Staff retention can be just as important as customer retention. Good reputation marketing can not only help you keep the staff you have, it can also help you attract the best talent when your business inevitably grows. 

When a business has good staff retention rates, it can improve their reputation through factors such as more knowledgeable staff. 

How to implement a reputation marketing strategy

Marketing is about making your brand stand out, engaging customers, and generating leads. The end goal is much the same. So you may find that you’ve already implemented some components involved in this tactic. But it’s about expanding on your efforts to create a strategy that builds on brand recognition and helps you achieve specific business objectives.

Why reputation marketing matters now more than ever—and how to implement a strategy

Screenshot Sourced from Amesandoates.com

Here are the essential elements every reputation marketing strategy should have:

  • Optimization: SEO optimization can be as important as content optimization, so don’t neglect it. Building a solid online reputation involves establishing authority. This, in turn, can increase your ranking in search engines, thus boosting your reputation and gaining you more traffic. 
  • Referral programs: If you’re not already doing so, implement referral programs and incentivize them so that people are encouraged to share your story and boost your reputation. 
  • Localization: Do you get a lot of business from your local area/region? If so, take your SEO efforts one step further by optimizing your website to be more visible in local searches. Also ensure your site is optimized for mobile use and that you have good Web Ops capabilities to deliver a seamless online experience.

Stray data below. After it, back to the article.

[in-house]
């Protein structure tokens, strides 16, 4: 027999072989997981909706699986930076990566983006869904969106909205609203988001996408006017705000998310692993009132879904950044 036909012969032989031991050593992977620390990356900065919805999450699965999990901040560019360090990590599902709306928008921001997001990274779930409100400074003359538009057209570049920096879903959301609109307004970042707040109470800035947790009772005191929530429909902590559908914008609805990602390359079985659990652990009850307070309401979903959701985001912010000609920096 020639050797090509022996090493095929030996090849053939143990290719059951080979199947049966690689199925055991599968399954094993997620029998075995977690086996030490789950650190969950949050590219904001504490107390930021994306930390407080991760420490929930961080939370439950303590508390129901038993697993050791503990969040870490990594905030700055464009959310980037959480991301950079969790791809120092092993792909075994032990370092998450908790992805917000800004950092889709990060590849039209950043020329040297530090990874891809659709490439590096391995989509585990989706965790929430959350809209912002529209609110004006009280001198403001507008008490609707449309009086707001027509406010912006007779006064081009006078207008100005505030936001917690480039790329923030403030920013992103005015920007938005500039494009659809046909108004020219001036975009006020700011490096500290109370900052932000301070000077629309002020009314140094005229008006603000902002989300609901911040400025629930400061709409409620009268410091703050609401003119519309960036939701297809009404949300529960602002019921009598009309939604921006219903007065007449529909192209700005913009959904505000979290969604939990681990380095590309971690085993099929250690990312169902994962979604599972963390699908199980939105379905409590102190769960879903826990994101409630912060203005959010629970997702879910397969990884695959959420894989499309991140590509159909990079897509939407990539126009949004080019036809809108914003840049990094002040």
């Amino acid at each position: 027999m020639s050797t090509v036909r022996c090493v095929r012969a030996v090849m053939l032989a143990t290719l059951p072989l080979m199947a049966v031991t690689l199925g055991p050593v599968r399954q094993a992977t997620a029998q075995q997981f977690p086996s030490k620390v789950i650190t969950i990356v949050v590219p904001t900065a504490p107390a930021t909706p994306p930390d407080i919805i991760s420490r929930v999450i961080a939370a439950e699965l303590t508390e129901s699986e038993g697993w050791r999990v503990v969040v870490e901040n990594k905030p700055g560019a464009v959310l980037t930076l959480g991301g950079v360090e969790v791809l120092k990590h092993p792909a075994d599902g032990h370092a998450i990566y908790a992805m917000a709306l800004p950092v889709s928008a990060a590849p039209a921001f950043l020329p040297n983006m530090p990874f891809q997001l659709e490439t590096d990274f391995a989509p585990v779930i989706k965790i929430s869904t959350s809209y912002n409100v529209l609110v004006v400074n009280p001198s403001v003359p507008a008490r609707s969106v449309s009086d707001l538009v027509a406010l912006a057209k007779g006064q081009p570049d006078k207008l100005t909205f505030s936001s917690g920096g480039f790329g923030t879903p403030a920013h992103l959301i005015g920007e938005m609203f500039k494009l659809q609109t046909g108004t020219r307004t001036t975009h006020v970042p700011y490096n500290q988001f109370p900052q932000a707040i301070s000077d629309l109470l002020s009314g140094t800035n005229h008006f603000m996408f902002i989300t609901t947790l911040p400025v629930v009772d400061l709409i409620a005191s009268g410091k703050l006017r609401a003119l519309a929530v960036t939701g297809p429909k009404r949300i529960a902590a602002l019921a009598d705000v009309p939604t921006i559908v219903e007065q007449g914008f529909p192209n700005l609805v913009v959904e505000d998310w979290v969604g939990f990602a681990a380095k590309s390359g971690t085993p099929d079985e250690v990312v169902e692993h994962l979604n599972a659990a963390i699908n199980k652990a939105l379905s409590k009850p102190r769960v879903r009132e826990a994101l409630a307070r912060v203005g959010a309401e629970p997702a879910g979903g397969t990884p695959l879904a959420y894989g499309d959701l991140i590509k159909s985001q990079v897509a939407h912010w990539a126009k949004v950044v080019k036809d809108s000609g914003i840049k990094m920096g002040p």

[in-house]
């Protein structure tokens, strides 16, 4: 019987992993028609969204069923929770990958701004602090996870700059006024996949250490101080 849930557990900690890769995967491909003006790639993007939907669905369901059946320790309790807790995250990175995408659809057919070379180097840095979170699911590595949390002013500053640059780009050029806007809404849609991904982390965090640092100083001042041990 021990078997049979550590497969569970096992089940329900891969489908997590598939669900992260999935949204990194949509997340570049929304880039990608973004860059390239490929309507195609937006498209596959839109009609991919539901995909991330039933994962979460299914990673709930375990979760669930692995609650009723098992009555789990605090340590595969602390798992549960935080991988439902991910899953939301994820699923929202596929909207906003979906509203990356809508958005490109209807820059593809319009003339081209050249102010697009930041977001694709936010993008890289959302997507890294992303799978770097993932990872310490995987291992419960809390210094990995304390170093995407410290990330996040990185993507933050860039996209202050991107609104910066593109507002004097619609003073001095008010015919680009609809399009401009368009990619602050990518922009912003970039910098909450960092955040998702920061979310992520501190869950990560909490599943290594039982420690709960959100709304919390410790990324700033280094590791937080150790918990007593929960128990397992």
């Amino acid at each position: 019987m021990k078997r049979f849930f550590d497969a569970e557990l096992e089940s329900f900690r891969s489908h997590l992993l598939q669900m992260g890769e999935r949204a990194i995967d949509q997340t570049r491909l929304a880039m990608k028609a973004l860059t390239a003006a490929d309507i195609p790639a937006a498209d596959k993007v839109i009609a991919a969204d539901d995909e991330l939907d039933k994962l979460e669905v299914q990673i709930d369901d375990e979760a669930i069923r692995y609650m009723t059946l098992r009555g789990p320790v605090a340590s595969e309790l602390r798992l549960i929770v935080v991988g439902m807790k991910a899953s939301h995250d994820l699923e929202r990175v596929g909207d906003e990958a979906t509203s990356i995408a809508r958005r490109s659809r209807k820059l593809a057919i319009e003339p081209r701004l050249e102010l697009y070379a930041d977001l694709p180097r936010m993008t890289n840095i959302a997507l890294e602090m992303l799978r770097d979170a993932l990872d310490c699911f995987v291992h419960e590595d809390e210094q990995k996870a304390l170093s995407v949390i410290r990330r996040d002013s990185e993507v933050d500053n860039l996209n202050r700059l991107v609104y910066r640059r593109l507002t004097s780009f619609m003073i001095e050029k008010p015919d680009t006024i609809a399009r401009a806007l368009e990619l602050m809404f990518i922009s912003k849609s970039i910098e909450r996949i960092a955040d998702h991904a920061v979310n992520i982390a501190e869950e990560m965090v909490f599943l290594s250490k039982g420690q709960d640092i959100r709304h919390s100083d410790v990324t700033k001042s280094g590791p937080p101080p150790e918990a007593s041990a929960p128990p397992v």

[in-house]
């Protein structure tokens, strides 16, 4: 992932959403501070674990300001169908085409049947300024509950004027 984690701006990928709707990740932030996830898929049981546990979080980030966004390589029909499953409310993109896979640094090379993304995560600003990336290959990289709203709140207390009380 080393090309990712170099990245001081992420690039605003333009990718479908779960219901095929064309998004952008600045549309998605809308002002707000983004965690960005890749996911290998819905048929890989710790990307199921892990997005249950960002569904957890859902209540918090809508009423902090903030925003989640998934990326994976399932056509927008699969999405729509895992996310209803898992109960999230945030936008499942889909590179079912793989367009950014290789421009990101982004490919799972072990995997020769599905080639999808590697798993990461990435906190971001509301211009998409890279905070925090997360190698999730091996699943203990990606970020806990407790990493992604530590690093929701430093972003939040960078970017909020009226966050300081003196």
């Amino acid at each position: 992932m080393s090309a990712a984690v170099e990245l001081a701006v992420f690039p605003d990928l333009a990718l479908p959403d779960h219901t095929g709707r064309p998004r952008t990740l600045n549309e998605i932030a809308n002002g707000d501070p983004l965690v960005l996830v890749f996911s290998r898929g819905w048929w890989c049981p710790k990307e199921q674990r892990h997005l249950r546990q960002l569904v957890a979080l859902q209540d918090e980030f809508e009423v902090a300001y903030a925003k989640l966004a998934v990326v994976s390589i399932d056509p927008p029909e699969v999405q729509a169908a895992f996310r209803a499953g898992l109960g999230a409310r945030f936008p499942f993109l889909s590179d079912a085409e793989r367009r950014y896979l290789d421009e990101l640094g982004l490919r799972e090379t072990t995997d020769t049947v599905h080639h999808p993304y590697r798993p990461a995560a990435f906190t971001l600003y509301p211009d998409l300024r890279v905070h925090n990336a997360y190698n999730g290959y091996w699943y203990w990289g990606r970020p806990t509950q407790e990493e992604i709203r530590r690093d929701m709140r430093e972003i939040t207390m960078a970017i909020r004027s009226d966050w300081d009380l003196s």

• Feedback loop: While a business may have no control over what people say, you can take steps to improve the quality of reviews. Respond quickly to reviews, thanking customers for good reviews and trying to solve issues raised by negative feedback. Receiving good reviews—and effectively managing bad ones—can significantly improve your reputation. 
  • Reviews: Positive reviews make excellent marketing content. Collate all your good reviews and publish them on your website, either on the home page or in a dedicated section. When potential customers see these, they will be more likely to buy from you. 
  • Social media: From LinkedIn to Threads, social media platforms offer an excellent opportunity to engage with existing and potential customers. As well as sharing reviews and testimonials, you can have conversations with people and show that you care.
  • Google: Whether operating locally or nationally, having a business account with Google is highly advisable. It’s free and can help improve your reputation as well as connecting you with more potential customers.

The takeaway

Part of good reputation marketing is meeting customers’ expectations and constantly engaging with them. Communications in the digital era can involve everything from live chat to using local fax services. You should recognize not only what they expect but also how they want to communicate and engage with you. By meeting their needs in every way, you can enhance your reputation.

One thing you might have realized is that many of the tactics associated with marketing your reputation  marketing may be things you’re already doing. You just need to shift focus so that those tactics focus primarily on your reputation as a business. 

Gregory Batchelor
Gregory Batchelor is the Vice President of Growth Marketing at Platform.sh, a unified, enterprise-grade platform for building, running and scaling websites and applications. With over 20 years of experience in the tech sector, including time at companies including Oracle, Cisco and NTT, he has developed a reputation as a marketing and business operations leader. In his spare time, Gregory enjoys spending time with his family, traveling, and playing lots of golf.